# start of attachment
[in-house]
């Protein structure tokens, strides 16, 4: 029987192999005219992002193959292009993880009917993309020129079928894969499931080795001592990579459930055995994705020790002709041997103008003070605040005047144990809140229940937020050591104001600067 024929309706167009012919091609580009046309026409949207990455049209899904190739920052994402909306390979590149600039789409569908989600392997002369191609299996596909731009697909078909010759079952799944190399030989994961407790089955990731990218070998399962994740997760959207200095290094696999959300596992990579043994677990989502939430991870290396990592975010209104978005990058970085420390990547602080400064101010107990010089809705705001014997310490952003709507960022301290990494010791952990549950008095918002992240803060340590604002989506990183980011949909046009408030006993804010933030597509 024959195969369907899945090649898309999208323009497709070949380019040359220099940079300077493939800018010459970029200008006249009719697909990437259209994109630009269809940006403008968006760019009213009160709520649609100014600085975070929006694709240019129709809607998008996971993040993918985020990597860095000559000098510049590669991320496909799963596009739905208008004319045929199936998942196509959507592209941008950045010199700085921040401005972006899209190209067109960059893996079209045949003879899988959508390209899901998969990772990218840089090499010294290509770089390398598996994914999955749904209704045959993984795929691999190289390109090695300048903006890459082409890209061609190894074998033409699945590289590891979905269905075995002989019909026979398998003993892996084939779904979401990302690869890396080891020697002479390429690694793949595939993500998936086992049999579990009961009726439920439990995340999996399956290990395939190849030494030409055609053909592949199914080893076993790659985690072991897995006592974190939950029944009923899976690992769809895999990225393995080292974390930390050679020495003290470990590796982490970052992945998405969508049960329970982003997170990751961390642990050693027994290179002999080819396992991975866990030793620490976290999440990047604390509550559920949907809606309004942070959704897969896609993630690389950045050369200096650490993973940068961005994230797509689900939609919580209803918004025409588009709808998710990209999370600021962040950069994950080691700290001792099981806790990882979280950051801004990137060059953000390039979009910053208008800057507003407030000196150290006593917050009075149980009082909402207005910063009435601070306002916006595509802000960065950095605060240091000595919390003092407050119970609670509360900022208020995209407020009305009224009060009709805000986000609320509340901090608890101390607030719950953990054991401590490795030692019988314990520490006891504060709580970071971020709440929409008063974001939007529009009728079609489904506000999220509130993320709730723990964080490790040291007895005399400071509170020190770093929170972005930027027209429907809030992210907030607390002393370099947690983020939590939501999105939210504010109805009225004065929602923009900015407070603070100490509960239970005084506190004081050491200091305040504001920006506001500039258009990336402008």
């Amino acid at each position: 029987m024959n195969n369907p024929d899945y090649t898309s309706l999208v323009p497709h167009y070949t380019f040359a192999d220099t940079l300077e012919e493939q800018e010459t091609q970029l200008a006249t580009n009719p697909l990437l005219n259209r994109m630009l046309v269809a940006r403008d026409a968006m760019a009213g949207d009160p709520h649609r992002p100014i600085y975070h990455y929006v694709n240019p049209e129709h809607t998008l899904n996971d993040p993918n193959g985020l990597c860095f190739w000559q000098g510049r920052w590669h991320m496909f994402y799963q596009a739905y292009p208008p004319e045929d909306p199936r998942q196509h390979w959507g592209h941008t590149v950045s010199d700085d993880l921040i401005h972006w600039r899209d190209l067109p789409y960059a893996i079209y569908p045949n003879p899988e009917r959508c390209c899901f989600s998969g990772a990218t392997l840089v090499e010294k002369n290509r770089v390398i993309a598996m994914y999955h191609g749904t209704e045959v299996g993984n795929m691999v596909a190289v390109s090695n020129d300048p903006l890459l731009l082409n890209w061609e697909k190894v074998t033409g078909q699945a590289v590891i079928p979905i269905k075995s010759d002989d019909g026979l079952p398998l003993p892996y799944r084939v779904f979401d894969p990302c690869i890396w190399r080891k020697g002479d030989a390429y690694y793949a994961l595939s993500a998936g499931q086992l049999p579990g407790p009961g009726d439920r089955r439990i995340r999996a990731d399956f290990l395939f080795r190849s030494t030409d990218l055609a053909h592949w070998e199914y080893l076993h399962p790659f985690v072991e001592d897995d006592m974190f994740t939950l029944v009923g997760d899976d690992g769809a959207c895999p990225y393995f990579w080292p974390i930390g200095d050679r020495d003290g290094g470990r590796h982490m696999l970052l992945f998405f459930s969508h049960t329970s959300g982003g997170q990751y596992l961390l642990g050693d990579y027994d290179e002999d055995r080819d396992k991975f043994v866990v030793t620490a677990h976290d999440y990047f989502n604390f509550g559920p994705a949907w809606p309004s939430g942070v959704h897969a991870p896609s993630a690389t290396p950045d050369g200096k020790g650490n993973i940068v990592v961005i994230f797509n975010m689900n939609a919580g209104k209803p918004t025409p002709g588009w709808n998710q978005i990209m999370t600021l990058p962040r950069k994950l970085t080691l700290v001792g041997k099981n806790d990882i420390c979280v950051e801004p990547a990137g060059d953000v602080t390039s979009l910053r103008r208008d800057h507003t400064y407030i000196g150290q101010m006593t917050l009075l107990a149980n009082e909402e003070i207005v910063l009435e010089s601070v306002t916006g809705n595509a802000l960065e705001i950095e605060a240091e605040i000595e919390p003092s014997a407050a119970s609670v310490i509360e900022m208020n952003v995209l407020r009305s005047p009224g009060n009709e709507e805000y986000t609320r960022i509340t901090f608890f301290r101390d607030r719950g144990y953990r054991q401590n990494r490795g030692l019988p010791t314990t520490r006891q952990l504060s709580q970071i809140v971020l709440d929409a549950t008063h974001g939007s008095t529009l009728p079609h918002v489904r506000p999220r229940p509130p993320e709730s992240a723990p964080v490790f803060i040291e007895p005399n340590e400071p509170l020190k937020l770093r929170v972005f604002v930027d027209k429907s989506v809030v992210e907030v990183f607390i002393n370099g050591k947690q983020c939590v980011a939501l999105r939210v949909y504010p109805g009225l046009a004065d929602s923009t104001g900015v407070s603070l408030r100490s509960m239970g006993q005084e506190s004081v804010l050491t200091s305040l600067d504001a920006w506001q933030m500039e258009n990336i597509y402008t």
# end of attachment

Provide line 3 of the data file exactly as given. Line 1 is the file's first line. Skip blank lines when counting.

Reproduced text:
């Amino acid at each position: 029987m024959n195969n369907p024929d899945y090649t898309s309706l999208v323009p497709h167009y070949t380019f040359a192999d220099t940079l300077e012919e493939q800018e010459t091609q970029l200008a006249t580009n009719p697909l990437l005219n259209r994109m630009l046309v269809a940006r403008d026409a968006m760019a009213g949207d009160p709520h649609r992002p100014i600085y975070h990455y929006v694709n240019p049209e129709h809607t998008l899904n996971d993040p993918n193959g985020l990597c860095f190739w000559q000098g510049r920052w590669h991320m496909f994402y799963q596009a739905y292009p208008p004319e045929d909306p199936r998942q196509h390979w959507g592209h941008t590149v950045s010199d700085d993880l921040i401005h972006w600039r899209d190209l067109p789409y960059a893996i079209y569908p045949n003879p899988e009917r959508c390209c899901f989600s998969g990772a990218t392997l840089v090499e010294k002369n290509r770089v390398i993309a598996m994914y999955h191609g749904t209704e045959v299996g993984n795929m691999v596909a190289v390109s090695n020129d300048p903006l890459l731009l082409n890209w061609e697909k190894v074998t033409g078909q699945a590289v590891i079928p979905i269905k075995s010759d002989d019909g026979l079952p398998l003993p892996y799944r084939v779904f979401d894969p990302c690869i890396w190399r080891k020697g002479d030989a390429y690694y793949a994961l595939s993500a998936g499931q086992l049999p579990g407790p009961g009726d439920r089955r439990i995340r999996a990731d399956f290990l395939f080795r190849s030494t030409d990218l055609a053909h592949w070998e199914y080893l076993h399962p790659f985690v072991e001592d897995d006592m974190f994740t939950l029944v009923g997760d899976d690992g769809a959207c895999p990225y393995f990579w080292p974390i930390g200095d050679r020495d003290g290094g470990r590796h982490m696999l970052l992945f998405f459930s969508h049960t329970s959300g982003g997170q990751y596992l961390l642990g050693d990579y027994d290179e002999d055995r080819d396992k991975f043994v866990v030793t620490a677990h976290d999440y990047f989502n604390f509550g559920p994705a949907w809606p309004s939430g942070v959704h897969a991870p896609s993630a690389t290396p950045d050369g200096k020790g650490n993973i940068v990592v961005i994230f797509n975010m689900n939609a919580g209104k209803p918004t025409p002709g588009w709808n998710q978005i990209m999370t600021l990058p962040r950069k994950l970085t080691l700290v001792g041997k099981n806790d990882i420390c979280v950051e801004p990547a990137g060059d953000v602080t390039s979009l910053r103008r208008d800057h507003t400064y407030i000196g150290q101010m006593t917050l009075l107990a149980n009082e909402e003070i207005v910063l009435e010089s601070v306002t916006g809705n595509a802000l960065e705001i950095e605060a240091e605040i000595e919390p003092s014997a407050a119970s609670v310490i509360e900022m208020n952003v995209l407020r009305s005047p009224g009060n009709e709507e805000y986000t609320r960022i509340t901090f608890f301290r101390d607030r719950g144990y953990r054991q401590n990494r490795g030692l019988p010791t314990t520490r006891q952990l504060s709580q970071i809140v971020l709440d929409a549950t008063h974001g939007s008095t529009l009728p079609h918002v489904r506000p999220r229940p509130p993320e709730s992240a723990p964080v490790f803060i040291e007895p005399n340590e400071p509170l020190k937020l770093r929170v972005f604002v930027d027209k429907s989506v809030v992210e907030v990183f607390i002393n370099g050591k947690q983020c939590v980011a939501l999105r939210v949909y504010p109805g009225l046009a004065d929602s923009t104001g900015v407070s603070l408030r100490s509960m239970g006993q005084e506190s004081v804010l050491t200091s305040l600067d504001a920006w506001q933030m500039e258009n990336i597509y402008t």